Feedback from occupational therapists nationally was gathered through an online survey developed by the PAG committee, as no other appropriate questionnaire existed, and the questionnaire used by the NDA was not specific enough for the Occupational Therapy population. The survey aimed to help the PAG committee to gather further information from therapists in relation to their knowledge and experience of completing the AON and any concerns related to this area of practice. The survey consisted of 18 multiple-choice questions in total. Information was sought regarding how the AON process is carried out by occupational therapists in terms of the time involved with the AON and the value of the process. The questionnaire was designed to accumulate further information on the following areas of the AON: format of how the AON is completed, therapists’ contact with other professionals involved with the child, the role it plays in diagnosis, the frequency of referrals and the impact it has on the other services provided (see survey questions Appendix 1).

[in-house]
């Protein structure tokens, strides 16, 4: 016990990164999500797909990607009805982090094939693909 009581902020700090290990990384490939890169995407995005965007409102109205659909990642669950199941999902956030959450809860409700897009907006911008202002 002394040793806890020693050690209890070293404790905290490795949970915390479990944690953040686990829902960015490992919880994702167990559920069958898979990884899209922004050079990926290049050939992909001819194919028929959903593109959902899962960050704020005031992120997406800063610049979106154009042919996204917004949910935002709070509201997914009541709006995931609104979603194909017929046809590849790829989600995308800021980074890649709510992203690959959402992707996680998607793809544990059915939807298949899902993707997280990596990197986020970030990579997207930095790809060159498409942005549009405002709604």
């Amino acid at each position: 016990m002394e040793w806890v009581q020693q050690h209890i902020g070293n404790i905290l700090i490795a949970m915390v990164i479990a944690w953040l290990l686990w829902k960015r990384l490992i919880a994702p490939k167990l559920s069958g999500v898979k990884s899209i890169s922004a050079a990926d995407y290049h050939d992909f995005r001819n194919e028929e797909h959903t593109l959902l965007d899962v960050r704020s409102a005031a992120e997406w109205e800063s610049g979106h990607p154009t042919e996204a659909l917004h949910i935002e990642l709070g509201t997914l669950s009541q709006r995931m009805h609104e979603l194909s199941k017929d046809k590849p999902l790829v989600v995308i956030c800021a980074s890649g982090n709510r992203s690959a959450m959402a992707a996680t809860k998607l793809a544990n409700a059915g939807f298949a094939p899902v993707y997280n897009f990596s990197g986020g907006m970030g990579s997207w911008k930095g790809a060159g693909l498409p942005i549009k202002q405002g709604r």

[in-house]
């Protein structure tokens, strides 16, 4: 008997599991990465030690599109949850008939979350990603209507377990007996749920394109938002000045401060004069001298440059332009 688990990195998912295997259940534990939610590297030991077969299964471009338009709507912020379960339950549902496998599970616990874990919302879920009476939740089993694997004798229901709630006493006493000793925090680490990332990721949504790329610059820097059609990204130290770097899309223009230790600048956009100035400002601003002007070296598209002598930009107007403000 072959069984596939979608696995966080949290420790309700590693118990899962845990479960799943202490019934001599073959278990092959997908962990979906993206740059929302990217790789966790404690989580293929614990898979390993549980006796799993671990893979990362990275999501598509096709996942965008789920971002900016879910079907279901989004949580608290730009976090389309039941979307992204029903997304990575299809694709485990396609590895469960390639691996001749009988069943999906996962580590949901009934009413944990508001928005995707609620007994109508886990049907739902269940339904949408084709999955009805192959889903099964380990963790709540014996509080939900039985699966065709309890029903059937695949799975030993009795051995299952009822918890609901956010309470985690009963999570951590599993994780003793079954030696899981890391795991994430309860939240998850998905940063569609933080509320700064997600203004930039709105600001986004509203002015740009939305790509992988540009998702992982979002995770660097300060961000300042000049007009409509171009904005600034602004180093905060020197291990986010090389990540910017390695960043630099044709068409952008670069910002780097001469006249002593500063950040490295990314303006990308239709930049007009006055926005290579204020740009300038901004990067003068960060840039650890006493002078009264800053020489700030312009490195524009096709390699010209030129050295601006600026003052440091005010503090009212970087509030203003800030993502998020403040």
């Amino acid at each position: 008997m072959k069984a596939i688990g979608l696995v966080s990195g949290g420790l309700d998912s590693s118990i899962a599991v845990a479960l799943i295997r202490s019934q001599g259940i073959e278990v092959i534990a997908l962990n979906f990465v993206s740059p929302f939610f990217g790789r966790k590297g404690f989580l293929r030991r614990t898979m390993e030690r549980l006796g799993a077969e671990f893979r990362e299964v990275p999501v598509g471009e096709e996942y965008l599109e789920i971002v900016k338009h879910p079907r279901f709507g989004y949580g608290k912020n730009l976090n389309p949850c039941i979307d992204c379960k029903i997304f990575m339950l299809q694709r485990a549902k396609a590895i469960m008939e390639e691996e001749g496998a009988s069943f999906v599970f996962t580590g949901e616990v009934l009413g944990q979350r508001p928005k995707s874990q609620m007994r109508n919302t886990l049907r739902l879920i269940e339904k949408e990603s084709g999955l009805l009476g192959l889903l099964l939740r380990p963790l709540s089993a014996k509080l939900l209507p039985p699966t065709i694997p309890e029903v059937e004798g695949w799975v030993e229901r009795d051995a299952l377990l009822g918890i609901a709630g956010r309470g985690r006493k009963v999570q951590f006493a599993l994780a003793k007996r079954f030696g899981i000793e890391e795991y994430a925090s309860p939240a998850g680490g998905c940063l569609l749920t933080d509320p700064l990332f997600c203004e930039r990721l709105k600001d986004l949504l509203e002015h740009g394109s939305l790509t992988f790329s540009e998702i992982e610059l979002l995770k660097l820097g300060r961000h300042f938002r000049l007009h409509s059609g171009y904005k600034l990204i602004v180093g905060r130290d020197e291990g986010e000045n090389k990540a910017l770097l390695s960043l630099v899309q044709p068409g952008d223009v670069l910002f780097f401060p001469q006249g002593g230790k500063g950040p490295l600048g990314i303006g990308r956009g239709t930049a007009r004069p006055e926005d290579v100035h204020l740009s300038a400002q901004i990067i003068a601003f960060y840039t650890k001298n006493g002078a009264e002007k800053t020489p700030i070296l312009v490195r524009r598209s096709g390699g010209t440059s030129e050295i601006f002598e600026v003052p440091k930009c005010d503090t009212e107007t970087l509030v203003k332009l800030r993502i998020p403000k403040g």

The survey was initially piloted with committee members of the PAG who were familiar with the AON process in their practise. Survey questions were reviewed for content, clarity, organisation and understanding of the questions prior to its distribution. Following this, the survey was revised and adapted by incorporating recommendations made by the reviewers. The alterations involved rephrasing of questions and readjusting the sequence of the questions to allow for easier reading to the subjects. The survey was presented using an online survey tool (www.surveymonkey.com) for distribution purposes.